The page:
The reaction of this rather hapless XR demonstrator reminded me of an earlier terrifying film – also brilliantly satirical – which had dealt with the more plausible nightmare of nuclear holocaust. In its day, Dr Strangelove had offered an alarmingly convincing account of how an unstoppable doomsday nuclear storm could occur as the result of one rogue action by a deranged military commander.
It may be difficult to recall now how entrenched the belief was at the height of the Cold War that such an end to life on earth was more likely than not. This fear was a conscious, active force in the lives of most thinking people. It affected attitudes toward social and economic possibilities and personal life decisions. It has been argued that it was one of the sources of the sexual liberation of the 1960s: you might as well live to the hilt now because tomorrow we will all be dead. It is almost certainly true that the hedonism – and the narcissism – of contemporary life were at least partly a consequence of that fatalistic acceptance of imminent doom.
There is nothing new about mass anxiety. It has taken many historical forms, some of them based on empirical circumstances (The Bomb, climate change) others on mythic or religious oracle. In fact, the capacity for generalised, communal fear seems to be an ineradicable fact of the human psyche, perhaps for sound evolutionary reasons: one of the means of survival for populations is to organise themselves against genuine threats whether they are from the natural world or from competing societies. Individuals who know no fear or apprehension are usually regarded as mentally damaged and a danger to themselves and others. There might need to be fine judgments made on what level of anxiety and trepidation is appropriate in a particular circumstance but the essential role that those emotions play in preserving life is beyond doubt.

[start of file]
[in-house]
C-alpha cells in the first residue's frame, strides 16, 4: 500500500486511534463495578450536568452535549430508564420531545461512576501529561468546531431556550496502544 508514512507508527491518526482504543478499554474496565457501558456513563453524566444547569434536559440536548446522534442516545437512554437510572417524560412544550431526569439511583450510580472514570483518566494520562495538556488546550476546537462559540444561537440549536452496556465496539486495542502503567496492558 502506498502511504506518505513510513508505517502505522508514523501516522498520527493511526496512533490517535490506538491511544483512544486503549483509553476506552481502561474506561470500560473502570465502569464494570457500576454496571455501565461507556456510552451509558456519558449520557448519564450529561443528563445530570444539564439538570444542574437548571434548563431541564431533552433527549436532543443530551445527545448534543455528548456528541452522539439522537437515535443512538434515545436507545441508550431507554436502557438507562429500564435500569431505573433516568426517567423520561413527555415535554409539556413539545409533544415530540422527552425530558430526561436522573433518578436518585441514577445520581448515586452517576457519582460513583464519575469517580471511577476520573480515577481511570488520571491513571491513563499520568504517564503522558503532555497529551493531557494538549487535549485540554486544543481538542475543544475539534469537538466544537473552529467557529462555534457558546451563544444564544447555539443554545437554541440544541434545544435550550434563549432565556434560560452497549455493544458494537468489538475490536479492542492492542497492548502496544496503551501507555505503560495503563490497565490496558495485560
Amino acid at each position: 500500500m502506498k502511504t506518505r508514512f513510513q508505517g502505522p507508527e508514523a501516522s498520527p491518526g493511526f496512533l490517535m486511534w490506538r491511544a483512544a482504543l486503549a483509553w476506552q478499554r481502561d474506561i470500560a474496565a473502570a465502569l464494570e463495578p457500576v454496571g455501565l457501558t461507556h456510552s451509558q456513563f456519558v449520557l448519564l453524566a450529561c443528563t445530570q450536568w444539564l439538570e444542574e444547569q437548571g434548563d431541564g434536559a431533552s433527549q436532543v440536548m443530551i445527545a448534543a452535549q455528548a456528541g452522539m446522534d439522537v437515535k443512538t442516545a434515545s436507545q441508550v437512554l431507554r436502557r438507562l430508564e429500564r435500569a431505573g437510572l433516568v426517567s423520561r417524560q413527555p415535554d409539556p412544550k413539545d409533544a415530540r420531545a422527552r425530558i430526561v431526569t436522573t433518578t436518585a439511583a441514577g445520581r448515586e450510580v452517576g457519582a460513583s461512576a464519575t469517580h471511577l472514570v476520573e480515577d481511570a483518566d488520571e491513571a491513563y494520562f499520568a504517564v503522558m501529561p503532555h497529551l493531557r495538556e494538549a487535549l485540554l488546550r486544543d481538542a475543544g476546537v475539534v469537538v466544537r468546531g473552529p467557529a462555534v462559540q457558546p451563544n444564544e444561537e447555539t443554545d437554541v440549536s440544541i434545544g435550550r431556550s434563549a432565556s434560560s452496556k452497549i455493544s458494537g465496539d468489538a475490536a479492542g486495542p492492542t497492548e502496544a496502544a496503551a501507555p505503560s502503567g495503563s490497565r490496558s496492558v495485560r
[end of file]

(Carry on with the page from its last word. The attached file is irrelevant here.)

Which is why it is so difficult to reach any definitive conclusion on how much the incitement of fear can be justified at a given moment. Because the opposing truth is that anxiety can be incapacitating: it can create fatal confusion, a debilitating sense of helplessness, and most damagingly, resentment and conflict. It can easily destroy a community’s confidence and ability to cooperate, replacing them with mutual antagonism, suspicion and despair.